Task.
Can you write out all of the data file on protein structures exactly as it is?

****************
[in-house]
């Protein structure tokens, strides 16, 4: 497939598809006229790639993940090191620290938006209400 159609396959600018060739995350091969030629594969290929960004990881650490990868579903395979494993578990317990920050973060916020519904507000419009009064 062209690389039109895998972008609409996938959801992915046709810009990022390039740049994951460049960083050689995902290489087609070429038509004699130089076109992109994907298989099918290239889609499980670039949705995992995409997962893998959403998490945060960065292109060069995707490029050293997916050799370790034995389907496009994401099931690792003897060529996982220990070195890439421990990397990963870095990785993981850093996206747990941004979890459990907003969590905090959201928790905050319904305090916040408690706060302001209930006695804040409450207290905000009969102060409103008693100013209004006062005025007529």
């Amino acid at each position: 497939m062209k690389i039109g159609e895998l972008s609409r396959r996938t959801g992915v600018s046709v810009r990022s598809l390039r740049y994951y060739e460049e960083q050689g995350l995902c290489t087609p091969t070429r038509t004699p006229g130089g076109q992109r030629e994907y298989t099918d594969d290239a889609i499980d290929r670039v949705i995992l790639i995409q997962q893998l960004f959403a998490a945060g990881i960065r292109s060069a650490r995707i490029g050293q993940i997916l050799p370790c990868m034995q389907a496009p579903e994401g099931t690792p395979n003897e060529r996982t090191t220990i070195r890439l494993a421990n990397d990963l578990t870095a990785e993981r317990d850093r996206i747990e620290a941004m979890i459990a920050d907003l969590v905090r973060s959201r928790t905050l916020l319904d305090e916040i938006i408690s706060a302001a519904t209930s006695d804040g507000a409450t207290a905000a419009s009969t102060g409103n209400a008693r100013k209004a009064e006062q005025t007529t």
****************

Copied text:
[in-house]
């Protein structure tokens, strides 16, 4: 497939598809006229790639993940090191620290938006209400 159609396959600018060739995350091969030629594969290929960004990881650490990868579903395979494993578990317990920050973060916020519904507000419009009064 062209690389039109895998972008609409996938959801992915046709810009990022390039740049994951460049960083050689995902290489087609070429038509004699130089076109992109994907298989099918290239889609499980670039949705995992995409997962893998959403998490945060960065292109060069995707490029050293997916050799370790034995389907496009994401099931690792003897060529996982220990070195890439421990990397990963870095990785993981850093996206747990941004979890459990907003969590905090959201928790905050319904305090916040408690706060302001209930006695804040409450207290905000009969102060409103008693100013209004006062005025007529």
């Amino acid at each position: 497939m062209k690389i039109g159609e895998l972008s609409r396959r996938t959801g992915v600018s046709v810009r990022s598809l390039r740049y994951y060739e460049e960083q050689g995350l995902c290489t087609p091969t070429r038509t004699p006229g130089g076109q992109r030629e994907y298989t099918d594969d290239a889609i499980d290929r670039v949705i995992l790639i995409q997962q893998l960004f959403a998490a945060g990881i960065r292109s060069a650490r995707i490029g050293q993940i997916l050799p370790c990868m034995q389907a496009p579903e994401g099931t690792p395979n003897e060529r996982t090191t220990i070195r890439l494993a421990n990397d990963l578990t870095a990785e993981r317990d850093r996206i747990e620290a941004m979890i459990a920050d907003l969590v905090r973060s959201r928790t905050l916020l319904d305090e916040i938006i408690s706060a302001a519904t209930s006695d804040g507000a409450t207290a905000a419009s009969t102060g409103n209400a008693r100013k209004a009064e006062q005025t007529t």